I finally read Time Magazine’s 2006 Person of the Year issue (as usual, I’m a month behind this guy). By now you know that the Person of the Year is “You”, meaning Internet users, meaning that user-generated content (UGC) is King.
There are some high points. Brian Williams, an old-media icon, clearly gets how his industry is changing, though his main point — that society is splintering into information silos where people “consume only what [they] wish to see and hear” — feels overblown: is the silo effect really any worse than it used to be when information was less accessible? Another op ed by Steven Johnson argues that UGC is largely filling a new niche rather than displacing professional content, and I tend to believe him. The YouTube creation story is fascinating, and seems more carefully done than the typical tales, which apparently leave out one of the three co-founders. The most entertaining piece is by Joel Stein about his foray into Second Life: hilarious!
My main complaint lies in Time’s choice of exemplars of the new world order. While YouTube is a no-brainer selection, a wonderful service, and a global phenomenon accelerated by Google’s name and $1.65 billion, Time appoints YouTube the protagonist and crown jewel, to the point where it feels like YouTube, not You, is the real Person of the Year. Meanwhile, MySpace and Yahoo! actually serve more videos to more people. Although these numbers reflect all videos, not just user-generated videos, the most popular items on YouTube are mainly not user-generated either. And it’s too early to judge YouTube’s monetize-ability and legal standing. Time even declares NetFlix a representative company. While NetFlix is certainly a great LongHighNew TailTechMedia company (I’m a subscriber), it’s not exactly indicative of UGC.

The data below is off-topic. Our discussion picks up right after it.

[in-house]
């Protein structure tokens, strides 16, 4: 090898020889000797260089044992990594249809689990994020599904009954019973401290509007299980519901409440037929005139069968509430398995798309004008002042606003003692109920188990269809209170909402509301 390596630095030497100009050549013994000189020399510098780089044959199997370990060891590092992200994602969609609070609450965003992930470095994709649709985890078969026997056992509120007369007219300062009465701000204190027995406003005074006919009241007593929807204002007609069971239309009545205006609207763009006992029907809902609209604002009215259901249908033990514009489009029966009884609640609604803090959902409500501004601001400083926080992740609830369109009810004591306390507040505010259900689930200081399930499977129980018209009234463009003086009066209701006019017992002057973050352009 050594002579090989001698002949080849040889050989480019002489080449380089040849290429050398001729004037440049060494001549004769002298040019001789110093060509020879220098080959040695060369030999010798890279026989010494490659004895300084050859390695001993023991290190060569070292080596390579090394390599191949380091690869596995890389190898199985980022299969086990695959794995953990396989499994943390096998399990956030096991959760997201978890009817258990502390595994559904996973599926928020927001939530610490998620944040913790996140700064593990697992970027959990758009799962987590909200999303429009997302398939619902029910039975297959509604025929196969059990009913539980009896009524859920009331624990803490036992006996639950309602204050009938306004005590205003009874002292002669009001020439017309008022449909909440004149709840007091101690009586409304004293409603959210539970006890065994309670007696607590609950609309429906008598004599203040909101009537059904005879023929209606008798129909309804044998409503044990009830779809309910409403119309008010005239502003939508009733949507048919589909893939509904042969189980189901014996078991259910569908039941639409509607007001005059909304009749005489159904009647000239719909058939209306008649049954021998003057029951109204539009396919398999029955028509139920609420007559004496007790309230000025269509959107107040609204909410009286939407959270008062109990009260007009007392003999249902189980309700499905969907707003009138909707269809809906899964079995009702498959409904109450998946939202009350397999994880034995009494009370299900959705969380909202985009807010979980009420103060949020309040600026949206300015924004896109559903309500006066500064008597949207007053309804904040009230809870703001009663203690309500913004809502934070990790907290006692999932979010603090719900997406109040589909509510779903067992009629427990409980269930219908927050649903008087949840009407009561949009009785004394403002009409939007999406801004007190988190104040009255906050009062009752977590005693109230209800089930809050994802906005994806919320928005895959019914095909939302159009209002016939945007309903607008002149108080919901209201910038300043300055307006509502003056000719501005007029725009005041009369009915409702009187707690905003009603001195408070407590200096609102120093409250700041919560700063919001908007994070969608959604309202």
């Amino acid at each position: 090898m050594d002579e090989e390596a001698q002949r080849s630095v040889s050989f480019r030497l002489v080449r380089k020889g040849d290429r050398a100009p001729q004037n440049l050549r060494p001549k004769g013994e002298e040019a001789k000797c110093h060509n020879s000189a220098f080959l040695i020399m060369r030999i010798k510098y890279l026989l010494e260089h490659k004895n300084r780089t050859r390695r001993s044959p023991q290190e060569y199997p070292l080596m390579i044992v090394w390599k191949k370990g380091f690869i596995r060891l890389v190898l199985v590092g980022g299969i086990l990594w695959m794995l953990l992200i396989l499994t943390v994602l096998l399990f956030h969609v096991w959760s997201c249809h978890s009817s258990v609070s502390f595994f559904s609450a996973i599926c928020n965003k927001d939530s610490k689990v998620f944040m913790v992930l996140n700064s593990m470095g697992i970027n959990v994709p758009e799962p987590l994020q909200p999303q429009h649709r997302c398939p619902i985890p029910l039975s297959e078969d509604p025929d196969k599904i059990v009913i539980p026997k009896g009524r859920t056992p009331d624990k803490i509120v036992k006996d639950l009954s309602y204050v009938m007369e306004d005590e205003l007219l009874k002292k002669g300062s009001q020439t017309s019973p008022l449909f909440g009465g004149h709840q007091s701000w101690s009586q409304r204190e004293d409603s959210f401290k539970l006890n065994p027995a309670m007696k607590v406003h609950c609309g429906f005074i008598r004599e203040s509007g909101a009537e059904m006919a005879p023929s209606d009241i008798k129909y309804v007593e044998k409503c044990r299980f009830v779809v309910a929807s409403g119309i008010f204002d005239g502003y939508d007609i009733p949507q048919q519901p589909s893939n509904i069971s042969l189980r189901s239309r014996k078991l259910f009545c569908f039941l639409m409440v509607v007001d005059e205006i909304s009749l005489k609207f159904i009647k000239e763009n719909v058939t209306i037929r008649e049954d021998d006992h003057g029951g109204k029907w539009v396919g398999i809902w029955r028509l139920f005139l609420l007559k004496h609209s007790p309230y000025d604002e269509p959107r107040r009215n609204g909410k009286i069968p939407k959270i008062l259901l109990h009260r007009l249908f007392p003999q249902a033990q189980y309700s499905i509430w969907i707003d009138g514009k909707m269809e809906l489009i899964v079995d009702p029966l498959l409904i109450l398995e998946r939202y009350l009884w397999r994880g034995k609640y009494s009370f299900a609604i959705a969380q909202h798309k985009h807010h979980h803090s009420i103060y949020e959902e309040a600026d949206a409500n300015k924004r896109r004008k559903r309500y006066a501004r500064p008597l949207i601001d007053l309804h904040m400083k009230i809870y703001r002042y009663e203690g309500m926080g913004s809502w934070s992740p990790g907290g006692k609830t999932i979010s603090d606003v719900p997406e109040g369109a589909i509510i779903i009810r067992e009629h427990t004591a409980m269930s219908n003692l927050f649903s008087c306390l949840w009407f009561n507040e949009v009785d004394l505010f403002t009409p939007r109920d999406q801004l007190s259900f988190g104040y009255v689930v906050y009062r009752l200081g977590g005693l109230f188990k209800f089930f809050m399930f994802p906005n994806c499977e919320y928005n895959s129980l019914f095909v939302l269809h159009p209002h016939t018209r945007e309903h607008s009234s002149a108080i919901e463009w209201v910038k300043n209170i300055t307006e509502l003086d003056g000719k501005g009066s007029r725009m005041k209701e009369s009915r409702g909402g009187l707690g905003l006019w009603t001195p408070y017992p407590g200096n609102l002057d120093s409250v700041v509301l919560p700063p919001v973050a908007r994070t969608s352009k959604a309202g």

Flickr and del.icio.us are highlighted, though I don’t believe either is explicitly identified as a Yahoo! company (whereas the GooTube marriage figures prominently). In fact, I don’t recall Yahoo! being mentioned by name at all in the issue. (At this point readers may chalk up my complaint as a petty defensive gripe, and I don’t blame you: it’s certainly partly that.) So is Yahoo! failing in its publicly avowed strategy to embrace UGC and social media in a big way?
Yahoo! Answers by itself is now the 100th most visited web domain, capturing a 96% share of Q&A services, a growth area that already dominates traditional web search in some Asian countries. Yahoo!’s UGC strategy is perhaps most clear in its acquisitions: Flickr, del.icio.us, Konfabulator, JumpCut, Bix, MyBlogLog, etc. Mix in Yahoo!’s developer network, RSS fanaticism, and open spirit, and I find it hard to think of a company more representative of the user-genera-nation.